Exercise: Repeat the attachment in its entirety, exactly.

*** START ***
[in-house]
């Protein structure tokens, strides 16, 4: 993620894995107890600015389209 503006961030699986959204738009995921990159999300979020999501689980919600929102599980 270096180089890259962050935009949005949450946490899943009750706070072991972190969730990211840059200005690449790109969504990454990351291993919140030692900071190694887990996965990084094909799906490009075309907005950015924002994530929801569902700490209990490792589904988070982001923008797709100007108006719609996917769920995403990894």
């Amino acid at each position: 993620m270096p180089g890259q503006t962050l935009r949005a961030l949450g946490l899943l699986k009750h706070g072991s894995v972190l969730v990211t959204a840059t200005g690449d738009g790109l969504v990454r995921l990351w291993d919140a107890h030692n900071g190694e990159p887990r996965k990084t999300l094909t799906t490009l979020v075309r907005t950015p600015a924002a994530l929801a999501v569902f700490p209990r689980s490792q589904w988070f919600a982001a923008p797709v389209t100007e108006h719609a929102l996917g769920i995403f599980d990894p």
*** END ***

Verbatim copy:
[in-house]
């Protein structure tokens, strides 16, 4: 993620894995107890600015389209 503006961030699986959204738009995921990159999300979020999501689980919600929102599980 270096180089890259962050935009949005949450946490899943009750706070072991972190969730990211840059200005690449790109969504990454990351291993919140030692900071190694887990996965990084094909799906490009075309907005950015924002994530929801569902700490209990490792589904988070982001923008797709100007108006719609996917769920995403990894």
């Amino acid at each position: 993620m270096p180089g890259q503006t962050l935009r949005a961030l949450g946490l899943l699986k009750h706070g072991s894995v972190l969730v990211t959204a840059t200005g690449d738009g790109l969504v990454r995921l990351w291993d919140a107890h030692n900071g190694e990159p887990r996965k990084t999300l094909t799906t490009l979020v075309r907005t950015p600015a924002a994530l929801a999501v569902f700490p209990r689980s490792q589904w988070f919600a982001a923008p797709v389209t100007e108006h719609a929102l996917g769920i995403f599980d990894p």